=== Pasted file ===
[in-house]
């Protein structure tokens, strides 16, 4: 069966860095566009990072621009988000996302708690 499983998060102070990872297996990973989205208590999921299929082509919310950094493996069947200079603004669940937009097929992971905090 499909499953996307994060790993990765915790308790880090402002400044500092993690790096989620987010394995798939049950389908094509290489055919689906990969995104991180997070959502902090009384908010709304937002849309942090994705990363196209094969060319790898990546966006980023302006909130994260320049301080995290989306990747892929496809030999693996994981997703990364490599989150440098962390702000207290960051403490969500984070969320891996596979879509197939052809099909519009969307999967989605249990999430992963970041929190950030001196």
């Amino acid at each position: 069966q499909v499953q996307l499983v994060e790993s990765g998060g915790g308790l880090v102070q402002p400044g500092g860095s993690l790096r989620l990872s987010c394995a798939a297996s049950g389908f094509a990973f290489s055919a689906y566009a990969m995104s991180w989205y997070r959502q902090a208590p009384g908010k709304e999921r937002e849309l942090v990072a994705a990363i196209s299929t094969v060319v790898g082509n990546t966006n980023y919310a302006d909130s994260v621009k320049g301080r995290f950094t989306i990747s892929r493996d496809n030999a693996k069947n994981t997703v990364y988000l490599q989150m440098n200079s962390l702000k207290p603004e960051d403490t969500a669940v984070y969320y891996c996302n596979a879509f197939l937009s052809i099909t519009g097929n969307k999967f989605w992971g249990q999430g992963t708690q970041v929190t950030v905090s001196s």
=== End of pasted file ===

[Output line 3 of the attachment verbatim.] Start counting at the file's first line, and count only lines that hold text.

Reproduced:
């Amino acid at each position: 069966q499909v499953q996307l499983v994060e790993s990765g998060g915790g308790l880090v102070q402002p400044g500092g860095s993690l790096r989620l990872s987010c394995a798939a297996s049950g389908f094509a990973f290489s055919a689906y566009a990969m995104s991180w989205y997070r959502q902090a208590p009384g908010k709304e999921r937002e849309l942090v990072a994705a990363i196209s299929t094969v060319v790898g082509n990546t966006n980023y919310a302006d909130s994260v621009k320049g301080r995290f950094t989306i990747s892929r493996d496809n030999a693996k069947n994981t997703v990364y988000l490599q989150m440098n200079s962390l702000k207290p603004e960051d403490t969500a669940v984070y969320y891996c996302n596979a879509f197939l937009s052809i099909t519009g097929n969307k999967f989605w992971g249990q999430g992963t708690q970041v929190t950030v905090s001196s």